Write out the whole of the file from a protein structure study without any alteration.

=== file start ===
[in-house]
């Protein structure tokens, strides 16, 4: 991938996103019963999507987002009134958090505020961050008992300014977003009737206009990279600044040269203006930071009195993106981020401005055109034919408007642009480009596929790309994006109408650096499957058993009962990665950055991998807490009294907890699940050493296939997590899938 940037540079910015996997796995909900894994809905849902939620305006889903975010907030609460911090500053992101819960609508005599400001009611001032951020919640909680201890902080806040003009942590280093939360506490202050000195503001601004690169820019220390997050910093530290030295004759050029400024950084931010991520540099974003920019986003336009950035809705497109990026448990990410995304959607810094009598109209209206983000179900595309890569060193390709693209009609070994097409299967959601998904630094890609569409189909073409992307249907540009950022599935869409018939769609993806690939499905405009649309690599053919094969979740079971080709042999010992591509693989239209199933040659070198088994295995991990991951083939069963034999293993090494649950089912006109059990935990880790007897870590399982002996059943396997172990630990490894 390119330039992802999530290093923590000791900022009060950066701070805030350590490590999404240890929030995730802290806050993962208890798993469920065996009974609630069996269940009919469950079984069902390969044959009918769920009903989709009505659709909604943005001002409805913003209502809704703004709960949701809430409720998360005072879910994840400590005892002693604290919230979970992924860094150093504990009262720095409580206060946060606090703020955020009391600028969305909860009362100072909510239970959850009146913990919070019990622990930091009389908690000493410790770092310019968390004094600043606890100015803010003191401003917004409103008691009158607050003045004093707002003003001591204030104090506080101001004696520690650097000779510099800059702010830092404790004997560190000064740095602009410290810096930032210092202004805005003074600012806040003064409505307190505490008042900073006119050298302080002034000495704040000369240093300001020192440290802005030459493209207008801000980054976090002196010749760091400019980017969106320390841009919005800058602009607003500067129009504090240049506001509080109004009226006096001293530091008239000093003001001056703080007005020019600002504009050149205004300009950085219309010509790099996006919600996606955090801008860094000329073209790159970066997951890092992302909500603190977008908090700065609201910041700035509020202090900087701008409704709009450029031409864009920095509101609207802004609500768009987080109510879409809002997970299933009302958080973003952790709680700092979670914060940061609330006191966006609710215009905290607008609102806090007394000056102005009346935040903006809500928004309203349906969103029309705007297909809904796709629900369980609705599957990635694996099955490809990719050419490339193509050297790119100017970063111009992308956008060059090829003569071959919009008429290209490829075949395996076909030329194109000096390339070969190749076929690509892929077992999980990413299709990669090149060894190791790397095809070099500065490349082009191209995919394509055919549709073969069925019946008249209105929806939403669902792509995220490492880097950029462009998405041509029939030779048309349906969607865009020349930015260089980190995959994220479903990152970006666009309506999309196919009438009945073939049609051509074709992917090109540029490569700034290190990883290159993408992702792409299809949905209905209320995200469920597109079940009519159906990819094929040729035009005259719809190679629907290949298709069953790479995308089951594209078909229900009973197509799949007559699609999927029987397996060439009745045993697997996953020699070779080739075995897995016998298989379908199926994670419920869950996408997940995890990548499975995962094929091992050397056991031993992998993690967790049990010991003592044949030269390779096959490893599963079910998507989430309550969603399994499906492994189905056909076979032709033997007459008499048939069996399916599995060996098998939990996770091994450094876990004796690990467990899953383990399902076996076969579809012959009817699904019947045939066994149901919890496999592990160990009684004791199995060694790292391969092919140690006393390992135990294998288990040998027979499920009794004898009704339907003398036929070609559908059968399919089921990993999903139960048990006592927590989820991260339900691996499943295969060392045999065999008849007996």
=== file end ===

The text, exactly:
[in-house]
């Protein structure tokens, strides 16, 4: 991938996103019963999507987002009134958090505020961050008992300014977003009737206009990279600044040269203006930071009195993106981020401005055109034919408007642009480009596929790309994006109408650096499957058993009962990665950055991998807490009294907890699940050493296939997590899938 940037540079910015996997796995909900894994809905849902939620305006889903975010907030609460911090500053992101819960609508005599400001009611001032951020919640909680201890902080806040003009942590280093939360506490202050000195503001601004690169820019220390997050910093530290030295004759050029400024950084931010991520540099974003920019986003336009950035809705497109990026448990990410995304959607810094009598109209209206983000179900595309890569060193390709693209009609070994097409299967959601998904630094890609569409189909073409992307249907540009950022599935869409018939769609993806690939499905405009649309690599053919094969979740079971080709042999010992591509693989239209199933040659070198088994295995991990991951083939069963034999293993090494649950089912006109059990935990880790007897870590399982002996059943396997172990630990490894 390119330039992802999530290093923590000791900022009060950066701070805030350590490590999404240890929030995730802290806050993962208890798993469920065996009974609630069996269940009919469950079984069902390969044959009918769920009903989709009505659709909604943005001002409805913003209502809704703004709960949701809430409720998360005072879910994840400590005892002693604290919230979970992924860094150093504990009262720095409580206060946060606090703020955020009391600028969305909860009362100072909510239970959850009146913990919070019990622990930091009389908690000493410790770092310019968390004094600043606890100015803010003191401003917004409103008691009158607050003045004093707002003003001591204030104090506080101001004696520690650097000779510099800059702010830092404790004997560190000064740095602009410290810096930032210092202004805005003074600012806040003064409505307190505490008042900073006119050298302080002034000495704040000369240093300001020192440290802005030459493209207008801000980054976090002196010749760091400019980017969106320390841009919005800058602009607003500067129009504090240049506001509080109004009226006096001293530091008239000093003001001056703080007005020019600002504009050149205004300009950085219309010509790099996006919600996606955090801008860094000329073209790159970066997951890092992302909500603190977008908090700065609201910041700035509020202090900087701008409704709009450029031409864009920095509101609207802004609500768009987080109510879409809002997970299933009302958080973003952790709680700092979670914060940061609330006191966006609710215009905290607008609102806090007394000056102005009346935040903006809500928004309203349906969103029309705007297909809904796709629900369980609705599957990635694996099955490809990719050419490339193509050297790119100017970063111009992308956008060059090829003569071959919009008429290209490829075949395996076909030329194109000096390339070969190749076929690509892929077992999980990413299709990669090149060894190791790397095809070099500065490349082009191209995919394509055919549709073969069925019946008249209105929806939403669902792509995220490492880097950029462009998405041509029939030779048309349906969607865009020349930015260089980190995959994220479903990152970006666009309506999309196919009438009945073939049609051509074709992917090109540029490569700034290190990883290159993408992702792409299809949905209905209320995200469920597109079940009519159906990819094929040729035009005259719809190679629907290949298709069953790479995308089951594209078909229900009973197509799949007559699609999927029987397996060439009745045993697997996953020699070779080739075995897995016998298989379908199926994670419920869950996408997940995890990548499975995962094929091992050397056991031993992998993690967790049990010991003592044949030269390779096959490893599963079910998507989430309550969603399994499906492994189905056909076979032709033997007459008499048939069996399916599995060996098998939990996770091994450094876990004796690990467990899953383990399902076996076969579809012959009817699904019947045939066994149901919890496999592990160990009684004791199995060694790292391969092919140690006393390992135990294998288990040998027979499920009794004898009704339907003398036929070609559908059968399919089921990993999903139960048990006592927590989820991260339900691996499943295969060392045999065999008849007996």